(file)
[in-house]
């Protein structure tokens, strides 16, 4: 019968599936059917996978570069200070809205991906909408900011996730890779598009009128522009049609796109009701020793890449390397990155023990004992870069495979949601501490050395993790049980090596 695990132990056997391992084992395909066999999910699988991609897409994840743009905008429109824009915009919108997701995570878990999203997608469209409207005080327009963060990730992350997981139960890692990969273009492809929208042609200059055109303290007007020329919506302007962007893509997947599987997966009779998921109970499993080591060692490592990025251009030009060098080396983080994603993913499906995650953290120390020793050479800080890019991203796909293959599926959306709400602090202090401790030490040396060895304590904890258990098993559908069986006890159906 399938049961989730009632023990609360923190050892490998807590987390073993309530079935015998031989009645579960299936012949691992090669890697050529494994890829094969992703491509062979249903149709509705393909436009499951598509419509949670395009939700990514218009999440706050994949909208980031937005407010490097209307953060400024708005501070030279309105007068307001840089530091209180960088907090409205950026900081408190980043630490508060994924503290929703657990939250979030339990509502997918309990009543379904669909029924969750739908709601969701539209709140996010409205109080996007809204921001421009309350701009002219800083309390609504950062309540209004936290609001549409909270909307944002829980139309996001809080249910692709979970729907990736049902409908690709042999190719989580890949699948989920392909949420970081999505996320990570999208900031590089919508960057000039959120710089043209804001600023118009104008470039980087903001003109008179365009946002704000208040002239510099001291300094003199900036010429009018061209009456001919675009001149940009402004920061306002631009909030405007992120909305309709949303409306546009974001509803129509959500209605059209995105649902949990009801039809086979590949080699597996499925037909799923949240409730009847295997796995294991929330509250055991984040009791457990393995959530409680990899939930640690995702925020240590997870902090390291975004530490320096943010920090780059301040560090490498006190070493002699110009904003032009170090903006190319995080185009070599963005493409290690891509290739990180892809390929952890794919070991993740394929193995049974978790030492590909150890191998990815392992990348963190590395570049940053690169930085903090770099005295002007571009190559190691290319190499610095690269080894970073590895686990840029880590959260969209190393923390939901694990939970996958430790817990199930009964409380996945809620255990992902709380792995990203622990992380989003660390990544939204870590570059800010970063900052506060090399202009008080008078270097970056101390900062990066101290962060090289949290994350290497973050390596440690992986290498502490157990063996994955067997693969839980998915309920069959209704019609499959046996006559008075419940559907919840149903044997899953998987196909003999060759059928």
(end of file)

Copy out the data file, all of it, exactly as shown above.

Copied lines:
[in-house]
């Protein structure tokens, strides 16, 4: 019968599936059917996978570069200070809205991906909408900011996730890779598009009128522009049609796109009701020793890449390397990155023990004992870069495979949601501490050395993790049980090596 695990132990056997391992084992395909066999999910699988991609897409994840743009905008429109824009915009919108997701995570878990999203997608469209409207005080327009963060990730992350997981139960890692990969273009492809929208042609200059055109303290007007020329919506302007962007893509997947599987997966009779998921109970499993080591060692490592990025251009030009060098080396983080994603993913499906995650953290120390020793050479800080890019991203796909293959599926959306709400602090202090401790030490040396060895304590904890258990098993559908069986006890159906 399938049961989730009632023990609360923190050892490998807590987390073993309530079935015998031989009645579960299936012949691992090669890697050529494994890829094969992703491509062979249903149709509705393909436009499951598509419509949670395009939700990514218009999440706050994949909208980031937005407010490097209307953060400024708005501070030279309105007068307001840089530091209180960088907090409205950026900081408190980043630490508060994924503290929703657990939250979030339990509502997918309990009543379904669909029924969750739908709601969701539209709140996010409205109080996007809204921001421009309350701009002219800083309390609504950062309540209004936290609001549409909270909307944002829980139309996001809080249910692709979970729907990736049902409908690709042999190719989580890949699948989920392909949420970081999505996320990570999208900031590089919508960057000039959120710089043209804001600023118009104008470039980087903001003109008179365009946002704000208040002239510099001291300094003199900036010429009018061209009456001919675009001149940009402004920061306002631009909030405007992120909305309709949303409306546009974001509803129509959500209605059209995105649902949990009801039809086979590949080699597996499925037909799923949240409730009847295997796995294991929330509250055991984040009791457990393995959530409680990899939930640690995702925020240590997870902090390291975004530490320096943010920090780059301040560090490498006190070493002699110009904003032009170090903006190319995080185009070599963005493409290690891509290739990180892809390929952890794919070991993740394929193995049974978790030492590909150890191998990815392992990348963190590395570049940053690169930085903090770099005295002007571009190559190691290319190499610095690269080894970073590895686990840029880590959260969209190393923390939901694990939970996958430790817990199930009964409380996945809620255990992902709380792995990203622990992380989003660390990544939204870590570059800010970063900052506060090399202009008080008078270097970056101390900062990066101290962060090289949290994350290497973050390596440690992986290498502490157990063996994955067997693969839980998915309920069959209704019609499959046996006559008075419940559907919840149903044997899953998987196909003999060759059928």